Trolls: Those creepy, hyperaggresive, hateful, mouth-breathing basement-dwellers. They were a feature of the Internet long before the social web, and most of us feel they're probably here to stay.
But one of the things most trolls rely on is anonymity, a wall behind which they hide any information that could be used against them, including their jobs, locations, appearances and real names.
And anonymity is a not-so-slowly disappearing feature of the social web. What do you think: Will the rise of transparency and the fall of anonymity put trolls in the deadpool any time soon?
Two things have brought this to mind.
First, there's this interesting post from The Next Web. Last week, Zee Kane wrote this piece about a typical flame thread that became a bit too personal.
Kane observes, absolutely correctly, "If you've spent more than ten minutes on any blog, YouTube video or any site that permits anonymous commenting, you will have noticed some of the filth that many commenters come out with. Often it's completely incomprehensible; other times it's pure bile and frankly a test of what a human will not reply to."
When an anonymous commenter attacked the subject of the original post in the comments thread, the subject, one Hermione Way, decided to find out who the troll really was. Email addresses, IP addresses and the social web being what they are, Way soon had her attacker pegged and found out that his "anonymous" persona had been trolling and attacking some of the people he'd called his friends in real life.
This chain of events left Kane editorializing, "Privacy truly is dead." This is a theme some think we've been beating over the head lately at ReadWriteWeb, but it's as timely as it is true.
Facebook's game of footsie with privacy and user data has led to a string of well-researched, thoughtful posts by our own Marshall Kirkpatrick. Kirkpatrick has very well justified his position that Facebook's original brand promise to conceal and protect user data has definitely changed to a promise to make the site - and user data - more "open" and accessible to other users and search engines.
Kirkpatrick sees this as a broken promise, which it is, to a point. I also see it as an overarching trend of sociological behavior online.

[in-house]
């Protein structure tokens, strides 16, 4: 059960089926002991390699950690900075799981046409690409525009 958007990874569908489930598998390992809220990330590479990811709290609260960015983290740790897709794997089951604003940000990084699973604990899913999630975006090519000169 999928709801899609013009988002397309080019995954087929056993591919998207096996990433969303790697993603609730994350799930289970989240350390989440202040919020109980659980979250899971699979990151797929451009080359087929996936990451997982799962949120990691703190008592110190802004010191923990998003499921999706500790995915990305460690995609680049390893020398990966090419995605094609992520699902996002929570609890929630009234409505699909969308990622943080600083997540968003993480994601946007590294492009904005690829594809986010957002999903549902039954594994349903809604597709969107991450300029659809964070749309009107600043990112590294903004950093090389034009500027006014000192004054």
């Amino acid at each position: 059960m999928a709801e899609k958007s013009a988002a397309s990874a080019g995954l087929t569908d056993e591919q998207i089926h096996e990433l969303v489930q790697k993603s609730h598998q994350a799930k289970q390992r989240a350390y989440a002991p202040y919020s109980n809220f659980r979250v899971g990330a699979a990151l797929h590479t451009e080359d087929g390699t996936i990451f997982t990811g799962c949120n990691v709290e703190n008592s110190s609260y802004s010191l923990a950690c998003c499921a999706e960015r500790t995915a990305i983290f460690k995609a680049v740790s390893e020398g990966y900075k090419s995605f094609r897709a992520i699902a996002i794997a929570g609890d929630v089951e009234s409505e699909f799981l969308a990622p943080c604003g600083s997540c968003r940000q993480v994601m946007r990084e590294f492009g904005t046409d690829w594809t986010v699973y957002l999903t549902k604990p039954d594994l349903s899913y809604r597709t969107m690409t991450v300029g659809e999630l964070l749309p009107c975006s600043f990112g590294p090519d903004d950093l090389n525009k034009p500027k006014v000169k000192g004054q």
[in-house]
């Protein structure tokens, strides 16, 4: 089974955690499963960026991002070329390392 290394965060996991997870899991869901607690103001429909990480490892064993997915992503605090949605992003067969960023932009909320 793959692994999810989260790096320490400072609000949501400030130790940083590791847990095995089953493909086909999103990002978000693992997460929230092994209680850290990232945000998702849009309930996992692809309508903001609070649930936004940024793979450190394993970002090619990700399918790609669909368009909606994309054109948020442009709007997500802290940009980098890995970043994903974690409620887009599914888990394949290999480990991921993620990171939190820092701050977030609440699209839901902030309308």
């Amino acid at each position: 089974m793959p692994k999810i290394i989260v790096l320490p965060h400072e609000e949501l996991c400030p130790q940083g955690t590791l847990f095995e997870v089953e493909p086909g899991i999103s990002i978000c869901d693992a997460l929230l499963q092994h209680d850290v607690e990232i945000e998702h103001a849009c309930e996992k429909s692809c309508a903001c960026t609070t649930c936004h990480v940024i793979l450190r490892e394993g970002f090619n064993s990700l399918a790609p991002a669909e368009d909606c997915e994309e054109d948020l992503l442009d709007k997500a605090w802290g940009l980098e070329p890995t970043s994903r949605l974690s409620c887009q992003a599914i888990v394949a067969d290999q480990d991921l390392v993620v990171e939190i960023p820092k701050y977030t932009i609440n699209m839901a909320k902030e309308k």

Think about the days of You've Got Mail, that god-awful, AOL-based Meg Ryan/Tom Hanks flick where two real-world rivals end up being anonymous penpals via email with no idea who the other person is or what he or she looks like. That could never happen today. Username conventions have drastically changed over the past 10 years; more and more online identities are tied to part or all of a user's real name rather than a "handle" for anonymous chatting and posting.
The same is true of avatars. However posed or candid, more of us are using real photographs of our own faces on the web rather than cultural icons, cartoons or some graphical represenation of our personality.
Today, anonymity represents the far, sketchy outposts of the web, much like the Reaver-filled edges of space in Firefly. Those who inhabit that space might be more likely to engage in account-cracking, cyberbullying, mob behavior and other activities that run the gamut from unkind to actually illegal. The illusion that their anonymity protects them from discovery and possible prosecution is often just that - an illusion.
Of course, anonymity can be great for freedom of speech purposes. Several of our favorite sites lately, such as Formspring.me and Quora, provide opportunities for the anonymous asking of questions in a safe environment. But I've already experienced a bit of trolling on those sites, as well.
What do you think: Is anonymity linked directly to trolling behaviors? Is the social web trending away from anonymous profiles and posts? Will less anonymity lead to fewer incidents of trollism? Let us know your opinion in the comments.